4. Leanne says:

    Roxanne, your pics are beautiful. I’ve visited some places in the Caribbean and felt that same niggle of guilt. I just have to hope my tourism dollars help a little and I usually try to find a way to make a charitable contribution. One place I’ve always wanted to visit is Switzerland! I’ve heard it’s so clean and beautiful!:)

  5. Gorgeous pix, Rox.

    We took a drive into Mexico years ago. We went with friends–he’s Mexican–in their car to Monterrey. It was my favorite kind of trip–educational. Learned way more than I can expound upon here, but one thing that still makes me smile is that when we crossed the border back into the U.S., hubby said, “Okay. I’ll never complain about paying taxes again.” We’d driven on crappy roads where we’d been stopped by “Federales” and then by “banditos.” Both apparently looking for the same thing, according to our friends–drugs to confiscate and sell. But the real eye-opener was the beautiful privately owned road we took on our return. We paid a steep toll to get on it. There was absolutely no traffic on it. Why? Because it’s a for-profit, privately owned toll road. Nobody uses it. Hooray for the U.S. highway system, among many other things!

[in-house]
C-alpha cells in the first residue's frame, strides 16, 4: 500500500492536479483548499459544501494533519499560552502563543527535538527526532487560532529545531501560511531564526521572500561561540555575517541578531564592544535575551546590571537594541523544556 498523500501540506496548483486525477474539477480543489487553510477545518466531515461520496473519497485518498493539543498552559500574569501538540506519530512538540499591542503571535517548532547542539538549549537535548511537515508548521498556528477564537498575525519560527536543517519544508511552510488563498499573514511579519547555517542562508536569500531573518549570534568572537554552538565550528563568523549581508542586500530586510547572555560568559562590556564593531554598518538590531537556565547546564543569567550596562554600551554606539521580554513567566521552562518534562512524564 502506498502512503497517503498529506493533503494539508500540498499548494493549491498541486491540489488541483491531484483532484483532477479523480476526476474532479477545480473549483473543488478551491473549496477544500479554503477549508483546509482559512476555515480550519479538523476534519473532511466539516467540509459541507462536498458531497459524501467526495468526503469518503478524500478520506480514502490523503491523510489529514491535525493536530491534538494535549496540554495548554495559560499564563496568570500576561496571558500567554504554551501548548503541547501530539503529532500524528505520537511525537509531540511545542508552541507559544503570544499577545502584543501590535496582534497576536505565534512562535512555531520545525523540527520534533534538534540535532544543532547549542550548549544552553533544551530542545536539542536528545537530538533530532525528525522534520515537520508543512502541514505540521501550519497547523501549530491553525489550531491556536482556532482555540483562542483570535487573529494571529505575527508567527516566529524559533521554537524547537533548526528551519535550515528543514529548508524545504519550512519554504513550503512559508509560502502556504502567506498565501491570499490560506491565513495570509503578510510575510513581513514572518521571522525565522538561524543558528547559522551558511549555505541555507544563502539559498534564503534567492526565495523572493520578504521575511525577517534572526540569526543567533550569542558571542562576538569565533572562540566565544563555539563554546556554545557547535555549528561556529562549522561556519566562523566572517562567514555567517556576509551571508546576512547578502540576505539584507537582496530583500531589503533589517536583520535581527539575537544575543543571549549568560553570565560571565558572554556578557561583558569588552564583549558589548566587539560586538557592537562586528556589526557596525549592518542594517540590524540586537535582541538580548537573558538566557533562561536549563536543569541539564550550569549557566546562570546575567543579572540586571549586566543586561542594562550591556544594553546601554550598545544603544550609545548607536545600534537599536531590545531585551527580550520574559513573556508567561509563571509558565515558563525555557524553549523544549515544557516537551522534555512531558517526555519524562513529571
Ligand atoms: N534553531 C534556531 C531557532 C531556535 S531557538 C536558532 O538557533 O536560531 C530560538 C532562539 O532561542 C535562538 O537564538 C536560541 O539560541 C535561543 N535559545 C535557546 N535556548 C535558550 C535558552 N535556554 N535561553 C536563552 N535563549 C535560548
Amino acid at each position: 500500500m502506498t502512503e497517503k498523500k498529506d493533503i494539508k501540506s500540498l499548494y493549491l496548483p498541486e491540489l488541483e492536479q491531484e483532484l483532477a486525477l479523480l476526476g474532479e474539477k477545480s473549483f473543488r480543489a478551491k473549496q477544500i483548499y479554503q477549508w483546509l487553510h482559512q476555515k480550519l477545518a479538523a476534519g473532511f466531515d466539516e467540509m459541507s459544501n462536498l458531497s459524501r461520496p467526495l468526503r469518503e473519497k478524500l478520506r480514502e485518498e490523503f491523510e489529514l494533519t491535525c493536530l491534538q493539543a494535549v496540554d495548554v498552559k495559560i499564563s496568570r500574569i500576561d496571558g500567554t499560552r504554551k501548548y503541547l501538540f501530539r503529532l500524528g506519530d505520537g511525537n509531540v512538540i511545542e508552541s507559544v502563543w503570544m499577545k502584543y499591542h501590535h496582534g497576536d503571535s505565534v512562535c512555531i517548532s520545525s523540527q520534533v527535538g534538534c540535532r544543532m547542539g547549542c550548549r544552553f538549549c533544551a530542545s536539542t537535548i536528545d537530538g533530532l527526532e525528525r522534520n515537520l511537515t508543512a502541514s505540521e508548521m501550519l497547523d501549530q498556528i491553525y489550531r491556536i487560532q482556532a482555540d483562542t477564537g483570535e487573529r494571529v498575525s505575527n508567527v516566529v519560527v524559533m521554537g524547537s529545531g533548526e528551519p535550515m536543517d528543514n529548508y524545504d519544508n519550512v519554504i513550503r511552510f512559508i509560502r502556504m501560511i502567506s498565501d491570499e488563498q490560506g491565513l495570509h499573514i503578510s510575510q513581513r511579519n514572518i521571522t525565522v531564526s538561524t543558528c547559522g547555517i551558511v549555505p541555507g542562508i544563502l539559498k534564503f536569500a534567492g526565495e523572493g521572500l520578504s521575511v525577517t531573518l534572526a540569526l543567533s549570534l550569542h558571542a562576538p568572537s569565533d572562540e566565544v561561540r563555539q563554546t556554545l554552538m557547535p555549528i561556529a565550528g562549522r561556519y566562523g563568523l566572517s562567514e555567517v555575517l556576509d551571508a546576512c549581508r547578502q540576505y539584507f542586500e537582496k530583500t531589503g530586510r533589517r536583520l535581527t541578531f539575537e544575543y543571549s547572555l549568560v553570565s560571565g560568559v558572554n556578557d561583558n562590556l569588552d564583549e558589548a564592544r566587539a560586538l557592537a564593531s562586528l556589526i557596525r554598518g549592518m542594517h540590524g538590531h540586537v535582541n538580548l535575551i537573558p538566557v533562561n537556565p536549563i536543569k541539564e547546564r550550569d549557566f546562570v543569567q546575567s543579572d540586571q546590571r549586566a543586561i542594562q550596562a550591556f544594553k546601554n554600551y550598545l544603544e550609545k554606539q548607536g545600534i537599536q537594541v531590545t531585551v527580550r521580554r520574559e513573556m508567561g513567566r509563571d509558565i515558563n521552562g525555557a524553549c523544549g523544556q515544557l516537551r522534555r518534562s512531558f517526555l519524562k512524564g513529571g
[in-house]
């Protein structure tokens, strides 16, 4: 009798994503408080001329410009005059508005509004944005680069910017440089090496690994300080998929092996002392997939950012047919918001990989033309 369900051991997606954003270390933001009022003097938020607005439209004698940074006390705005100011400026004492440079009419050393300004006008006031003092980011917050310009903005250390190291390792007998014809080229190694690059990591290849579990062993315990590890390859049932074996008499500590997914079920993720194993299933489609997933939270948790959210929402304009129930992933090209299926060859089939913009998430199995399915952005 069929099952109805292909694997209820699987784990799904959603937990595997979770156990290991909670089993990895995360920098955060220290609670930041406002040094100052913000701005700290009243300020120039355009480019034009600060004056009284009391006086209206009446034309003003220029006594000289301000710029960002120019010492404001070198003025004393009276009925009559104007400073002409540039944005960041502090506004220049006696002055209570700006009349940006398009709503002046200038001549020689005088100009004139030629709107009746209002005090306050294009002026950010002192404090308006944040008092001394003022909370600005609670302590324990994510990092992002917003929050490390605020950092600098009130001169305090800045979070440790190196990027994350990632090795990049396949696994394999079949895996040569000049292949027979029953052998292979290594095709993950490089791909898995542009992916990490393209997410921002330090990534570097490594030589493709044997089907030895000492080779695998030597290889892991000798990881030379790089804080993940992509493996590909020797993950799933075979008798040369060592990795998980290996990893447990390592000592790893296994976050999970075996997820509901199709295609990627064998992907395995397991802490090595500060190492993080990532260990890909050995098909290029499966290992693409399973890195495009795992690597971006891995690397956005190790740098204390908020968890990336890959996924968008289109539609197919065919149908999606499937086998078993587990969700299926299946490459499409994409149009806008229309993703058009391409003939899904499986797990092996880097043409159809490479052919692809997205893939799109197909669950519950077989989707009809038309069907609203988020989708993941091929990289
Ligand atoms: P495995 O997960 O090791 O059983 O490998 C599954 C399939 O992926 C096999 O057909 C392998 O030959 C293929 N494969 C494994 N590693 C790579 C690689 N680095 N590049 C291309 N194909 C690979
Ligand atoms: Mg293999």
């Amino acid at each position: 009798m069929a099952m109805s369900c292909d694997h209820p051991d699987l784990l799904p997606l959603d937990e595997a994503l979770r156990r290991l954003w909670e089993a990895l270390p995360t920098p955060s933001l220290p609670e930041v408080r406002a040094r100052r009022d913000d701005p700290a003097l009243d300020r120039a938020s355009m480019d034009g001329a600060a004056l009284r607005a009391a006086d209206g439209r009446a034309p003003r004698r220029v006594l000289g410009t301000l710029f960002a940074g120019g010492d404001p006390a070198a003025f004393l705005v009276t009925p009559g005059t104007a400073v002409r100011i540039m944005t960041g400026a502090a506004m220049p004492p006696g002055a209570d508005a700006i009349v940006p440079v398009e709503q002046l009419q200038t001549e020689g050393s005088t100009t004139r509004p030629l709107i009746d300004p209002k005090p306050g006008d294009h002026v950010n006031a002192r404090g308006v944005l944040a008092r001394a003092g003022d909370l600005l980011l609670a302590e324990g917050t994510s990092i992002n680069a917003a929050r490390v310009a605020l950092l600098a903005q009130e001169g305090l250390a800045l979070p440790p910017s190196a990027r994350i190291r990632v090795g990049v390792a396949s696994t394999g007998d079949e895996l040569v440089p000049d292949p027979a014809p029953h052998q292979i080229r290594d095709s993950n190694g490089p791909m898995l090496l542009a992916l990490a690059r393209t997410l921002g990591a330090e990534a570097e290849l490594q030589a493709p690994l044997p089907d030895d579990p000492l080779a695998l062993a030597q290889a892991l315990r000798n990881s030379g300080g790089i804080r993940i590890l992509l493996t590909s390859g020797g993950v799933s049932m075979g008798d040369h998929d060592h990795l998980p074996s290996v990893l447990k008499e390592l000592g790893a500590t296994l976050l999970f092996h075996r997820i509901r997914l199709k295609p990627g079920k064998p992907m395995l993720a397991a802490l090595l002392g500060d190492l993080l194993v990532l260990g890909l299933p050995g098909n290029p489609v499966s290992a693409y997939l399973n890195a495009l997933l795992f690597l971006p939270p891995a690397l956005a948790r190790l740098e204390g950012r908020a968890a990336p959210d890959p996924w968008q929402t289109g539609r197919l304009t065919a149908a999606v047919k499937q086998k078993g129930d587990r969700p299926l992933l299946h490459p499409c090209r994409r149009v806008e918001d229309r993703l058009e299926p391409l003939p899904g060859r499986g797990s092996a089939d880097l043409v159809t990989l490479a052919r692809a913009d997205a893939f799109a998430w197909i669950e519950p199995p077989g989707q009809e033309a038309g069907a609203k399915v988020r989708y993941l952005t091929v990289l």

I love to travel. Love meeting people whose lives are different from mine. Amazing what variety we have right here in the good ol’ U.S. of A. One of our favorite places to re-visit is New Mexico. Love Santa Fe!

  6. debradixon says:

    Roxanne! I so understand what you saw. We saw so much of that in Africa. Great pics of the “reality.” Even so, it looks pretty clean to me.

  7. What’s up, yup this piece of writing is truly
    good and I have learned lot of things from it concerning blogging.